Incidence and Management of AIDS-Related Lymphoma

Incidence and Management of AIDS-Related Lymphoma

Advances in antiretroviral therapy have dramatically improved human immunodeficiency virus (HIV)-associated morbidity and mortality. The use of highly active antiretroviral therapy (HAART) has led to a decrease in the incidence of opportunistic diseases, including some malignancies. Moreover, increased use of effective antiretroviral therapy may alter the incidence, presentation, prognosis, and therapeutic recommendations for patients with acquired immunodeficiency syndrome (AIDS)-related non-Hodgkin’s lymphoma.

In developed countries, systemic non-Hodgkin’s lymphoma accounts for approximately 3% of all AIDS-defining illnesses.[1] Systemic non-Hodgkin’s lymphoma occurs as a secondary condition in another 5% of HIV-seropositive patients after a preceding AIDS-defining illness.[1] Data from multiple case control studies and international databases of HIV and cancer suggest that the incidence of systemic non-Hodgkin’s lymphoma has stabilized; however, as outlined by Dr. Levine et al, a number of investigations, including the international collaborative study and other large series, have reported a meaningful decline in the incidence of AIDS-related non-Hodgkin’s lymphoma.[2-8] Whether the incidence of systemic non-Hodgkin’s lymphoma has declined subtly or not, its relative importance as a cause of HIV-associated morbidity and mortality has increased with the coincident HAART-related reduction in other complications of AIDS.

Risk Factors and HAART Therapy

In people with HIV infection, the relative risk of lymphoma increases as immune function decreases. In a report by Grulich and colleagues, independent predictors of non-Hodgkin’s lymphoma risk included duration of immunodeficiency, as measured by time from seroconversion and CD4 cell count 1 year prior to non-Hodgkin’s lymphoma diagnosis, and B-cell stimulation, as indicated by higher serum globulin levels.[9]

The impact of HAART on the incidence of lymphoma continues to be evaluated. Dr. Levine and colleagues suggest that there has been a steady drop in the median CD4 count of non-Hodgkin’s lymphoma patients. The median CD4 count of patients with AIDS-associated non-Hodgkin’s lymphoma decreased over the course of the AIDS epidemic, particularly in the early 1990s, prior to the widespread use of HAART therapy. However, more recent studies suggest a possible reversal in this trend. As noted by Dr. Levine, patients enrolled between 1987 and 1989 in the AIDS Clinical Trials Group (ACTG) phase II study of low-dose m-BACOD (methotrexate, bleomycin [Blenoxane], doxorubicin [Adriamycin], cyclophosphamide [Cytosan, Neosar], vincristine [Oncovin], dexamethasone) had a median CD4 count of 150 cells/mm3.[10] The subsequent ACTG trial, a randomized phase III trial of low-dose vs standard-dose m-BACOD, noted a median CD4 count of approximately 100 cells/mm3.[11]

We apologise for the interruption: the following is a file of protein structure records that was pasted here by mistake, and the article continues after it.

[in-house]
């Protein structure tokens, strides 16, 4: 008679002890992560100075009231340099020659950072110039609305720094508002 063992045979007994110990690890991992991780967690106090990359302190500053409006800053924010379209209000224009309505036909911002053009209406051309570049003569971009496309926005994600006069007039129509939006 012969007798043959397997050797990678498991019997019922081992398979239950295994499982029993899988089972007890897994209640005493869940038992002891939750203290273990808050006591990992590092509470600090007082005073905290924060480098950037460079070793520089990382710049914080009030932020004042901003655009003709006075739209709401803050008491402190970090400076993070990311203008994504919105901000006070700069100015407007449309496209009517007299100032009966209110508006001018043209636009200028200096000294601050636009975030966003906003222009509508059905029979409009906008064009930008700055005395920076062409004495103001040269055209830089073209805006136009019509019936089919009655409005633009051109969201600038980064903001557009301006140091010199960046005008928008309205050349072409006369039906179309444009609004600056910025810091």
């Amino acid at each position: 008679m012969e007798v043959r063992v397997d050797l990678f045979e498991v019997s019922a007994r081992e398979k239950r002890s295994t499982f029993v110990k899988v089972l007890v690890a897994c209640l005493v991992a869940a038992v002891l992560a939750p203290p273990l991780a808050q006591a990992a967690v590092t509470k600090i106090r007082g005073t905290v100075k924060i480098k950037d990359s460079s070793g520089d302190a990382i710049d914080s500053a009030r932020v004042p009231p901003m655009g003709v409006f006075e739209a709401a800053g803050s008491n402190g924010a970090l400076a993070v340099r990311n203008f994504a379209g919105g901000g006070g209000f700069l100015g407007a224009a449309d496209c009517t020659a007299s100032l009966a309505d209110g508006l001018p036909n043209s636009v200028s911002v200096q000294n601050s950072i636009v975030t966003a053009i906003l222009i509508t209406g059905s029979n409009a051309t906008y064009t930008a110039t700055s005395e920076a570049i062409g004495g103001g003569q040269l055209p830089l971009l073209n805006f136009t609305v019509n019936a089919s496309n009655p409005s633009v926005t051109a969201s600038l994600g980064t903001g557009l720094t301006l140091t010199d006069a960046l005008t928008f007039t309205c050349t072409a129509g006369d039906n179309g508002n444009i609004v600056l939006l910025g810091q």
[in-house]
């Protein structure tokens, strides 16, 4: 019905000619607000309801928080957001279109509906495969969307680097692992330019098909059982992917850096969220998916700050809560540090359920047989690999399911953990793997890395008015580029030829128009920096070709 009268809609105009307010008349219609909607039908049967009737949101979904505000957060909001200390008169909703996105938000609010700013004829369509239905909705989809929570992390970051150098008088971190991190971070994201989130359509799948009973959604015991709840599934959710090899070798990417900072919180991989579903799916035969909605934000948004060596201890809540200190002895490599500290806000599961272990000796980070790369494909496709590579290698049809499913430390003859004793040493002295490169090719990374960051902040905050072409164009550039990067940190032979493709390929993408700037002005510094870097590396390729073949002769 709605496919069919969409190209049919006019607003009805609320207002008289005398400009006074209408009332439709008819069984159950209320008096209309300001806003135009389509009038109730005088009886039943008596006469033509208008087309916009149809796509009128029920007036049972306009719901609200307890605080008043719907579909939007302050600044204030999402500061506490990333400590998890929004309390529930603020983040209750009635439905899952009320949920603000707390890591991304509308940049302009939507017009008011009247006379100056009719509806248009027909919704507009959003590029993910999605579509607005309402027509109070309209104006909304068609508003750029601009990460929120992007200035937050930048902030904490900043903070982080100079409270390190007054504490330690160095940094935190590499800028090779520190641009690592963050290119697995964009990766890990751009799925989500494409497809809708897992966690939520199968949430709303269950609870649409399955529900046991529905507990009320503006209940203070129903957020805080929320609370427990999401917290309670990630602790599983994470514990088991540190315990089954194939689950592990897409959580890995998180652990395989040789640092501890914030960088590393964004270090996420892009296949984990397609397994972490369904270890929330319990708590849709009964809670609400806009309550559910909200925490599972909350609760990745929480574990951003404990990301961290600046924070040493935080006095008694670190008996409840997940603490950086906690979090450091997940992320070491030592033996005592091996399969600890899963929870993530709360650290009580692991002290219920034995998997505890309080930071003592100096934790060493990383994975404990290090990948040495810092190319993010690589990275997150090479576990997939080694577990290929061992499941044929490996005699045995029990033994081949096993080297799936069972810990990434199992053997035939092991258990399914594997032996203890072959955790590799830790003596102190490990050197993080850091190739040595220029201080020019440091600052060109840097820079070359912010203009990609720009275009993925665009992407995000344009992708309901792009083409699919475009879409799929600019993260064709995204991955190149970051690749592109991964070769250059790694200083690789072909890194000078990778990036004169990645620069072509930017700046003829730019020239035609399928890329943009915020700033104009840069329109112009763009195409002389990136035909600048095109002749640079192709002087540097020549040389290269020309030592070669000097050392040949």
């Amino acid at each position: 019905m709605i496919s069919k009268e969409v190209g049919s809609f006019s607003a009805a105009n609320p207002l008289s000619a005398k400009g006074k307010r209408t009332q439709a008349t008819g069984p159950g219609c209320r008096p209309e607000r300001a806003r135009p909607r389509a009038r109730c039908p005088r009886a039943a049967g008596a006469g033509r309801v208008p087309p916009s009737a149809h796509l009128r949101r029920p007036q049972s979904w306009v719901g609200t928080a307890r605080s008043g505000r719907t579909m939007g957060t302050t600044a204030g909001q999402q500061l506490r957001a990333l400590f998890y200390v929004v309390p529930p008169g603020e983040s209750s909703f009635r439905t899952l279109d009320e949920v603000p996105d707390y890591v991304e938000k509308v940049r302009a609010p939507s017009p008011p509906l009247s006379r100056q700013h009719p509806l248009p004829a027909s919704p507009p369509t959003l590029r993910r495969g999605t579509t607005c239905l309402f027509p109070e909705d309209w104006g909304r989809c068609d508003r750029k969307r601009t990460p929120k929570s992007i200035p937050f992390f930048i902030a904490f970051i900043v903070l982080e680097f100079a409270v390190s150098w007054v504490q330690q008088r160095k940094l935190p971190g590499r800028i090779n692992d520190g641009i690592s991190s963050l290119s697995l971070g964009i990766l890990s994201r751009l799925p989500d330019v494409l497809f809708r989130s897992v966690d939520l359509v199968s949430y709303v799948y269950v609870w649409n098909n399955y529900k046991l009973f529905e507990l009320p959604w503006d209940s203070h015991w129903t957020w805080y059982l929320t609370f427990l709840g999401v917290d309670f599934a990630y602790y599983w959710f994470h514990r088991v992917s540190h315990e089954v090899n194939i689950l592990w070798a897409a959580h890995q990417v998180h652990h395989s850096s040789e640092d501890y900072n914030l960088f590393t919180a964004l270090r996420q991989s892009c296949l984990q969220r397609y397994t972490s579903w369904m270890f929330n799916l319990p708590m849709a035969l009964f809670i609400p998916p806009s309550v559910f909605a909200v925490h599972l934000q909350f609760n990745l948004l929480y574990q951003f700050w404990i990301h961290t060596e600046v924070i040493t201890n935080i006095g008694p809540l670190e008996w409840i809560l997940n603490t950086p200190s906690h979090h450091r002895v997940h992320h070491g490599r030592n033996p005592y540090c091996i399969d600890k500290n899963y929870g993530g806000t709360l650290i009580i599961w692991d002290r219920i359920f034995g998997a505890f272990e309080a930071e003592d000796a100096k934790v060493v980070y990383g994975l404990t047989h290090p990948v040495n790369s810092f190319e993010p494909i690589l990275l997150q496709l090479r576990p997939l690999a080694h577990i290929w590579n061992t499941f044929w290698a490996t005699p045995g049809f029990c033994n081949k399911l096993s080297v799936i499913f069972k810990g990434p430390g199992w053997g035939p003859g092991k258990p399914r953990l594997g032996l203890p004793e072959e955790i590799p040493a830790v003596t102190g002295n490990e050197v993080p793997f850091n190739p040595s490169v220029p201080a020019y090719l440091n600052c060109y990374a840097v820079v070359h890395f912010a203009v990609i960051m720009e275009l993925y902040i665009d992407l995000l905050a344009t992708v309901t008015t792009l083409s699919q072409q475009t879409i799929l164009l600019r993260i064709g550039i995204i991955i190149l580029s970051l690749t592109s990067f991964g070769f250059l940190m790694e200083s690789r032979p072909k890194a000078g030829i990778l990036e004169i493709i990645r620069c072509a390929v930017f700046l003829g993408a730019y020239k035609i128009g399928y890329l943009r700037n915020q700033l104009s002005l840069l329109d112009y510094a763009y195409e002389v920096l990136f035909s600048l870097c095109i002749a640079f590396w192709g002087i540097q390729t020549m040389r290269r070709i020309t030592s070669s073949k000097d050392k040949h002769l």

Dose-Escalation Study

The AIDS Malignancy Consortium (AMC) enrolled patients between 1996 and 1997 into a dose-escalation study of CHOP chemotherapy (cyclophosphamide, doxorubicin HCl, vincristine [Oncovin], prednisone) with HAART. The median CD4 count of enrolled patients was approximately 130 cells/mm3. [personal communication, J. Lee, 2001] Similarly, the ongoing AMC trial, a randomized study of CHOP with or without rituximab (Rituxan), has enrolled patients with a median CD4 count of approximately 120 cells/mm3.

In a large phase II Eastern Cooperative Oncology Group (ECOG) trial of infusional CDE (cyclophosphamide, doxorubicin, and etoposide), patients were treated either with or without concurrent HAART therapy. Patients enrolled before the widespread availability of HAART had a median CD4 count of 78 cells/mm3, whereas those who received HAART therapy had a median CD4 count of 227 cells/mm3.[12] The increased CD4 cell count associated with effective antiretroviral therapy but without complete reversal of the underlying immunosuppression may lead to a rising incidence of AIDS-related non-Hodgkin’s lymphoma over the coming decade.

Will HAART therapy have an impact on the clinical presentation and prognosis of systemic AIDS-related lymphoma? The single most important prognostic factor for patients with systemic AIDS-related lymphoma is a CD4 count of less than 100 cells/mm3. With HAART therapy improving the CD4 count, the prognosis of these patients may significantly improve. Indeed, the high death rate from opportunistic infection reported in earlier trials in AIDS-related non-Hodgkin’s lymphoma patients, and the marked decline in opportunistic infection-related deaths in more recent studies suggest a potential improvement in outcome for this patient population.

Further Prognostic Improvements

Clinically, AIDS-related lymphoma is characterized as a systemic, aggressive, B-cell lymphoma with frequent extranodal sites of involvement. The most common extranodal sites are the central nervous system (CNS), bone marrow, liver, and gastrointestinal tract. Central nervous system involvement, primarily meningeal disease, has been reported in anywhere from 20% to 42% of patients at diagnosis. Although this varies from center to center, it appears that the incidence of CNS involvement at presentation is declining.

In 1994, Ziegler et al reported CNS involvement in 42% of patients,[13] while the ACTG randomized study of m-BACOD (1991 to 1994) reported that only 3 of 198 patients had meningeal involvement.[11] Similarly, in the ECOG trial of infusional CDE, only 4 of 108 patients presented with meningeal disease.[12]